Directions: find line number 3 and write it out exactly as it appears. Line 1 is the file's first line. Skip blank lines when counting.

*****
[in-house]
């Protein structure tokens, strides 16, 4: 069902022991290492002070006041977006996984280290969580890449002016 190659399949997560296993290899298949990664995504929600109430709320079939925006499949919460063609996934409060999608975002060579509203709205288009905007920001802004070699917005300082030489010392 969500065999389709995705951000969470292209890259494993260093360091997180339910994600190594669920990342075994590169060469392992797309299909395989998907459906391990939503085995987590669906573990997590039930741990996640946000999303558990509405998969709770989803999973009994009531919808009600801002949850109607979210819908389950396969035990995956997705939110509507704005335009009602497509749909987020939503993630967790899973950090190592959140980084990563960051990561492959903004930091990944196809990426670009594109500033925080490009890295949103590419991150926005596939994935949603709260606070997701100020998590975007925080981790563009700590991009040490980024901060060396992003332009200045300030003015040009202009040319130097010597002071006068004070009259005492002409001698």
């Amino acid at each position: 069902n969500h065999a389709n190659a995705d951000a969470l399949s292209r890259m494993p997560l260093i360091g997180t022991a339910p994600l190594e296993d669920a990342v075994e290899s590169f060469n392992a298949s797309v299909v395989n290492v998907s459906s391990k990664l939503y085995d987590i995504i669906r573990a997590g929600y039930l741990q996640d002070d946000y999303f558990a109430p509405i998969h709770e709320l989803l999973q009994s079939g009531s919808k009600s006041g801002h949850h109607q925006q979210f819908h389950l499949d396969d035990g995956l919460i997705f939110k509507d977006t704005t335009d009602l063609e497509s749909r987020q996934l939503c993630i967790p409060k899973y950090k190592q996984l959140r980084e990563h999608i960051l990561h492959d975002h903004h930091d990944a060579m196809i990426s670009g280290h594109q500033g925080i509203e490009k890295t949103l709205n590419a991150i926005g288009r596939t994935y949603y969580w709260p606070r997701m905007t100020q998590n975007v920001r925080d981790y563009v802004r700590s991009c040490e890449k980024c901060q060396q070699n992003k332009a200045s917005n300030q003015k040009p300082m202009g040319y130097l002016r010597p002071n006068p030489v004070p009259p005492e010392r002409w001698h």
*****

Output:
């Amino acid at each position: 069902n969500h065999a389709n190659a995705d951000a969470l399949s292209r890259m494993p997560l260093i360091g997180t022991a339910p994600l190594e296993d669920a990342v075994e290899s590169f060469n392992a298949s797309v299909v395989n290492v998907s459906s391990k990664l939503y085995d987590i995504i669906r573990a997590g929600y039930l741990q996640d002070d946000y999303f558990a109430p509405i998969h709770e709320l989803l999973q009994s079939g009531s919808k009600s006041g801002h949850h109607q925006q979210f819908h389950l499949d396969d035990g995956l919460i997705f939110k509507d977006t704005t335009d009602l063609e497509s749909r987020q996934l939503c993630i967790p409060k899973y950090k190592q996984l959140r980084e990563h999608i960051l990561h492959d975002h903004h930091d990944a060579m196809i990426s670009g280290h594109q500033g925080i509203e490009k890295t949103l709205n590419a991150i926005g288009r596939t994935y949603y969580w709260p606070r997701m905007t100020q998590n975007v920001r925080d981790y563009v802004r700590s991009c040490e890449k980024c901060q060396q070699n992003k332009a200045s917005n300030q003015k040009p300082m202009g040319y130097l002016r010597p002071n006068p030489v004070p009259p005492e010392r002409w001698h």